Rocket Lab provides solar panels


Rocket Lab USA Inc. will provide solar panels to power NASA’s mobile robots under the Cooperative Autonomous Distributed Robotic Explorers program.

The solar panels will use the Long Beach Aerospace Company’s inverted metamorphic (IMM) multi-junction solar cells, which are more efficient and lighter than standard multi-junction space solar cells and provide the exact capacities needed for the program, said Rocket Lab in A Liberation.

The solar cells were developed by SolAero Technologies Inc., which was acquired by Rocket Lab in January.

The Robotic Exploration Program is the next generation of NASA’s self-contained foldable flatbed explorer robot technology. NASA’s Jet Propulsion Laboratory at La Canada-Flintridge designs the group-crawling robots to collect data in the hardest-to-reach places on the moon, Mars and beyond.

An Electron rocket is launched in October from a
New Zealand website.

Brad Clevenger, vice president of space systems at Rocket Lab, said the company is proud to support innovative new ways to explore space.

“The program (of robotic explorers) could help map uncharted regions on the moon and access hard-to-reach parts of Mars, expanding our understanding of distant planets and the moon,” Clevenger said in a statement.

The robotic explorers are intended to fly as part of a technology demonstration on a commercial robotic lander over the next five years as part of NASA’s Commercial Lunar Payload Services Initiative, according to the release.

IMM cells were also used to power General Atomics’ GAzelle spacecraft, which Rocket Lab launched Oct. 7 as part of its 31st Electron rocket mission.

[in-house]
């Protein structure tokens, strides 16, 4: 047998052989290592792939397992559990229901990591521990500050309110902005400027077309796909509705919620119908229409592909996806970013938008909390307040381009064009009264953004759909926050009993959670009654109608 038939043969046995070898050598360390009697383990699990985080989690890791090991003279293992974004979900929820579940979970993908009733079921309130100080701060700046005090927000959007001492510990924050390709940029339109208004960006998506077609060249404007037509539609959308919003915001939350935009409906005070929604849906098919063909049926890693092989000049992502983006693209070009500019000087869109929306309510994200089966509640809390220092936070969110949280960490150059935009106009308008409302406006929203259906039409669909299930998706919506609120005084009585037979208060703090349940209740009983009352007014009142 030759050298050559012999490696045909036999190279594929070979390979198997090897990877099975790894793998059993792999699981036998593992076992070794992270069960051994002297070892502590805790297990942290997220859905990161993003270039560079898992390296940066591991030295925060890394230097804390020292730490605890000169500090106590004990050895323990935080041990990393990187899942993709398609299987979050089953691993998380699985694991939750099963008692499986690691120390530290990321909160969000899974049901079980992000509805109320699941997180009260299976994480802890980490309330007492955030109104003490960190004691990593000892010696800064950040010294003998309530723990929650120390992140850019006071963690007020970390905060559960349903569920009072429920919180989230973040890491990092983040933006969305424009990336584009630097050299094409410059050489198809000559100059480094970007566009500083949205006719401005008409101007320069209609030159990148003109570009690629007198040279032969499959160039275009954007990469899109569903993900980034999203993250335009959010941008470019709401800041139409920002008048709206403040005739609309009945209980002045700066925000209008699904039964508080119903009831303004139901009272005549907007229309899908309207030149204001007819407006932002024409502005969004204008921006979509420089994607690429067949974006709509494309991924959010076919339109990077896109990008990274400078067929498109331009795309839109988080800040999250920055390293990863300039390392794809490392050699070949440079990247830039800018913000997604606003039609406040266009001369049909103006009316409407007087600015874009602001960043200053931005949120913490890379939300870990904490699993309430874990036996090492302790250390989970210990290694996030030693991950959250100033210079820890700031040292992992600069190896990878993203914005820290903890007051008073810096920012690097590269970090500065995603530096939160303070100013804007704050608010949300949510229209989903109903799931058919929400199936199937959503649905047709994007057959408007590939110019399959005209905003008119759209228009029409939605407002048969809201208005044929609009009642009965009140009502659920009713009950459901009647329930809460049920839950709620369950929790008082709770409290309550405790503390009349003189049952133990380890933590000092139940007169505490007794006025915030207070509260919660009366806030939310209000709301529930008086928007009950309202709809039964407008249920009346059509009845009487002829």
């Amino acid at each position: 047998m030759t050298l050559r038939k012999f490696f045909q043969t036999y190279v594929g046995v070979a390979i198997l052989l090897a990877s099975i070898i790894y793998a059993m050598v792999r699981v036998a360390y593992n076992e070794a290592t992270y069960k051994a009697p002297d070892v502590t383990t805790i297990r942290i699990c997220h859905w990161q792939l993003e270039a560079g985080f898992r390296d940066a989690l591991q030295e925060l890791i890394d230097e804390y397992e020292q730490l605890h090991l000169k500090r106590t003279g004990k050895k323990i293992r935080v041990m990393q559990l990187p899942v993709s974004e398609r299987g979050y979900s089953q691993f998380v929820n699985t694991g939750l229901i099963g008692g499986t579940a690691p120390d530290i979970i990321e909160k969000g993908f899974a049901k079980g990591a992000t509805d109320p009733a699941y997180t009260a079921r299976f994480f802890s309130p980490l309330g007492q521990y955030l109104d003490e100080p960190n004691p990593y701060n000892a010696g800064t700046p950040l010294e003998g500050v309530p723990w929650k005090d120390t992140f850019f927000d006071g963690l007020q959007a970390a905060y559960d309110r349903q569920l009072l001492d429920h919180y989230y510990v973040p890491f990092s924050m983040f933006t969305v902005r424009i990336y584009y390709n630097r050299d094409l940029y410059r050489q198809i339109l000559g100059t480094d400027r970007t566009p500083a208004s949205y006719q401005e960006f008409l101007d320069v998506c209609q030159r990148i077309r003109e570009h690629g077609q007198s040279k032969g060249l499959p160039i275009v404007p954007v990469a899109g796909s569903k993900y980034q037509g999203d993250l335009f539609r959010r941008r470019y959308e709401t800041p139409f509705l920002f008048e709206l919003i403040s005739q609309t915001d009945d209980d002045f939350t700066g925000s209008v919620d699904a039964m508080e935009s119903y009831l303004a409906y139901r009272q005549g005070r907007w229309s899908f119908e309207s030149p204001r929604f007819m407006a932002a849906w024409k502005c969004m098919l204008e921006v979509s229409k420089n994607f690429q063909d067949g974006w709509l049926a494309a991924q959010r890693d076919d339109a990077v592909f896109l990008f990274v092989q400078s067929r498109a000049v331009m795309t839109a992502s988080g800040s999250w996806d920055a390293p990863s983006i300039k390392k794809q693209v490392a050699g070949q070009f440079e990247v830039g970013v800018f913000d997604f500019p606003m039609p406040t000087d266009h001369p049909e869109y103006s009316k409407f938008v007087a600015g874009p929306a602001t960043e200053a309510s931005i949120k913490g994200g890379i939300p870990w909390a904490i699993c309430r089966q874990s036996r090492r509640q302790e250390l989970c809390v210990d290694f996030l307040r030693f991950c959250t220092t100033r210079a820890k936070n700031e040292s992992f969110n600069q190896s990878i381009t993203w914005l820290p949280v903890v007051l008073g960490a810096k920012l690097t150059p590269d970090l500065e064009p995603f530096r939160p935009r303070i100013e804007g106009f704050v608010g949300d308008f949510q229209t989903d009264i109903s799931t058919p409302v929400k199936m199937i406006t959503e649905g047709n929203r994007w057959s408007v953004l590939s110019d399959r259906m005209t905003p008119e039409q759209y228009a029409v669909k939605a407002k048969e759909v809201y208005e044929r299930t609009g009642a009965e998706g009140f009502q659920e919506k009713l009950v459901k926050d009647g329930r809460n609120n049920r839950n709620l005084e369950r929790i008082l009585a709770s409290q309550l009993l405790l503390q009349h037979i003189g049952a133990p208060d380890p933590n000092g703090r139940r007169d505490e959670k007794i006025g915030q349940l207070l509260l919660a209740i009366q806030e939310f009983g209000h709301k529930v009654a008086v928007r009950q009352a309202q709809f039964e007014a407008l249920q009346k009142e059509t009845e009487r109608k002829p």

The launch is its eighth of the year, breaking the company’s previous record of seven launches in 2020. Rocket Lab has now successfully launched a mission every month since April 2022, providing frequent access to orbit, the company said. company in a press release.

The mission successfully deployed the GAzelle satellite designed and manufactured by General Atomics – Electromagnetic Systems, carrying the Argos-4 Advanced Data Collection (A-DCS) payload, according to the release.

Now in orbit, Argos-4 joined a network of other Argos instruments to collect a variety of data from fixed and mobile transmitters around the world. This information helps to better understand the Earth’s physical and biological environment, including its weather and climate, its biodiversity and its ecosystems, as well as assisting with maritime safety, offshore pollution and humanitarian aid. , the statement added.

The Argos-4 instrument on board the GAzelle satellite was provided by the French National Center for Space Studies.


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